“We had been camped on the road two days, Mrs. Loomis and I, waiting for an eruption to occur, with the camera focused and trained on the mountain. . . At about 9:45 Sunday morning, June 14, our vigilance was rewarded with success. I saw the smoke ascending from the crater the moment the eruption began. I ran to the camera, put in a plate holder and exposed, getting what we call photo No. 1.”Benjamin Franklin Loomis
On June 14, 1914, B.F.Loomis pointed his old box camera at Lassen Peak and began taking pictures. Six photographs that he captured were published throughout the nation as they heralded the news of the first volcanic eruption on the U.S. mainland in known times. His photos, as well as subsequent eruptions the following year, fueled efforts to create a national park in northern California. On August 16, 1916, Lassen Volcanic National Park was created as California’s fourth national park and our nation’s seventeenth.
Making our way up the state of California, Lassen NP, located in the Cascade Mountains in the northeastern part of the state, was our next stop. We confess that we had never even heard of this national park until we began researching where all of the 59 national parks we are visiting are located. Once we got here, however, we could see why this place was set aside.
From 30 volcanic peaks [incidentally, this is the only place where the four different types of volcanoes — shield, cinder cone, plug dome, and composite — can be found all together]… boiling, gurgling mudpots… steam vents (called fumaroles) and other active geothermal features… beautiful lakes… quiet meadows… snow-capped mountains… this park offers all of this plus an abundance of flora and fauna in this beautiful wilderness setting.
Snow arrives early and stays late here, and we were surprised to find snow on the ground (in June!) and a couple of the popular trails [Bumpass Hell, for one; we wanted to take it just because of the intriguing name!] still not open because they were icy and dangerous and still under the cover of snow. Snow didn’t stop us from hiking Lassen Peak, however. We did have to navigate some snow fields, and I sat it down three times while descending as the melting snow was slick! We made it, though — we and about 10 other brave souls — up to 10,547′ and into the cone of this ‘young’ volcano born only 27,000 years ago. Fred also hiked up to and around Cinder Cone on another day and was rewarded with more spectacular views from atop another of these mountain/volcanoes here in the park.
We enjoyed several other parts of this park, as well. Winter snow and summer rain feed the hydrothermal system that lies deep underground in this area, and it is this water, heated by molten rock, that rises to the surface of the earth creating the remarkable geothermal features found here in Lassen. Bumpass Hell, mentioned above, is actually a basin which features the largest concentration of these hydrothermal features in the park.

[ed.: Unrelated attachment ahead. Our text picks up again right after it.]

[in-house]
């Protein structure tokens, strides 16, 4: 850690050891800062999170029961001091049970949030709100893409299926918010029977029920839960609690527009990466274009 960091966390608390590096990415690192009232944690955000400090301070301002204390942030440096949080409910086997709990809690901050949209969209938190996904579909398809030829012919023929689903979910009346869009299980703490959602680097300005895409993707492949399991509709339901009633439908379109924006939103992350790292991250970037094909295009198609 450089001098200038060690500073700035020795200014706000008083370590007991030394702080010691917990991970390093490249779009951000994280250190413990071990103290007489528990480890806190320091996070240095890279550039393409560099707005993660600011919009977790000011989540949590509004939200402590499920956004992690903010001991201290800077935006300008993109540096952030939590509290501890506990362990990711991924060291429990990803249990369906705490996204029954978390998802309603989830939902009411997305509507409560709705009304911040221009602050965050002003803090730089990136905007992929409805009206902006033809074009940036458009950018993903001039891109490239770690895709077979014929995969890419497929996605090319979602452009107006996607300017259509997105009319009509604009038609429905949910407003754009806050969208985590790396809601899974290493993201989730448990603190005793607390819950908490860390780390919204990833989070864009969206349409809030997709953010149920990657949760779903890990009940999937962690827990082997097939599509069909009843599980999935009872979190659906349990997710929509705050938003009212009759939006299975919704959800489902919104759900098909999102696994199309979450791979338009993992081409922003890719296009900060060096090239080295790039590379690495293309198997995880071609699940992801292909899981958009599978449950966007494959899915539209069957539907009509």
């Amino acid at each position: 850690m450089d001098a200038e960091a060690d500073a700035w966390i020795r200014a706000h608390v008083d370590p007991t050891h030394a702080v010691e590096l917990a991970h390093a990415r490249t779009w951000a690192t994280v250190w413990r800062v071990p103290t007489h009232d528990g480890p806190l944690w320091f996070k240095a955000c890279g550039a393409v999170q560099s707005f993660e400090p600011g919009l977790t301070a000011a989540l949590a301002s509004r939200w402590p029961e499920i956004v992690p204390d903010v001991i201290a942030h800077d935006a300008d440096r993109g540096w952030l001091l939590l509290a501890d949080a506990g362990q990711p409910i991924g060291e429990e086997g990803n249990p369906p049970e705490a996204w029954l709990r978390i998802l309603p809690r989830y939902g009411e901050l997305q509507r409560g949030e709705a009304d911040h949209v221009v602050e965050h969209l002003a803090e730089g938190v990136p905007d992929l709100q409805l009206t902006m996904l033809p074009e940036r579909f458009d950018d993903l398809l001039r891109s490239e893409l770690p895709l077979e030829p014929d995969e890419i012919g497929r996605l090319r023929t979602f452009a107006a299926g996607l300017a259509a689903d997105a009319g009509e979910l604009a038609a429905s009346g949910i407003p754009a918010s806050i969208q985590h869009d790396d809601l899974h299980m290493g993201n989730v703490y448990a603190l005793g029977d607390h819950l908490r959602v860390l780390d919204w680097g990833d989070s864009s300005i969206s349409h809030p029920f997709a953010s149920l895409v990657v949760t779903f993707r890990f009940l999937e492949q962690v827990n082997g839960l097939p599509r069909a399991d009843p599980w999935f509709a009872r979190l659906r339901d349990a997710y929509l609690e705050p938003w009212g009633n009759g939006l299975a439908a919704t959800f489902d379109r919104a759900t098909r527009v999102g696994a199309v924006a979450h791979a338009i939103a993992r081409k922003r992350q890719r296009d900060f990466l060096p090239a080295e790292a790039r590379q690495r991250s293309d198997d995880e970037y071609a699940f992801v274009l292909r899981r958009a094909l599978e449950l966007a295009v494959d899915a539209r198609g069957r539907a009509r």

The area gets its funny name from Kendall Vanhook Bumpass, a crusty old mountaineer who lived in these parts back in the 1860s. One day, while leading a group into the area of bubbling pools and steaming fumaroles, K.V. slipped and broke through the crust of a boiling mudpot, severely burning his leg. The area called Sulfer Works and these features in Bumpass are evidence that this volcanic area is still active, and indicate that it’s not if this area will erupt once again, but rather when….
Click on photos to open gallery in Flickr –
Another wonderful area in the park that we enjoyed is Manzanita Lake. Located at the northwestern entrance to the park, this was our main come-and-go place, and the lovely lake beckoned us to walk around it a couple of different times. The Loomis Museum here at this Visitor Center includes photographic exhibits on the eruptions of Lassen Peak, from the first recorded one in 1914 recorded by Loomis, up through the last one in 1917. Another section of the park, The Devastated Area, shows the devastating results volcanic activity had on the landscape, and an interpretive trail tells the story of the May 19 & 22, 1915, eruptions that filled a bucolic western meadow with mud, ash, snow, and hot rocks and scoured trees right off the slopes of the mountain. Although grasses and trees have cloaked much of the debris field once again, the area is still known as The Devastated Area.
Lassen Volcanic National Park, while not likely on most folks’ radar screens, is one that we’re sure most would enjoy, and we highly recommend anyone trekking around in northern California to detour out to this area, for visitors are rewarded with the beauty and wilderness serenity of yet another of our country’s awesome national parks.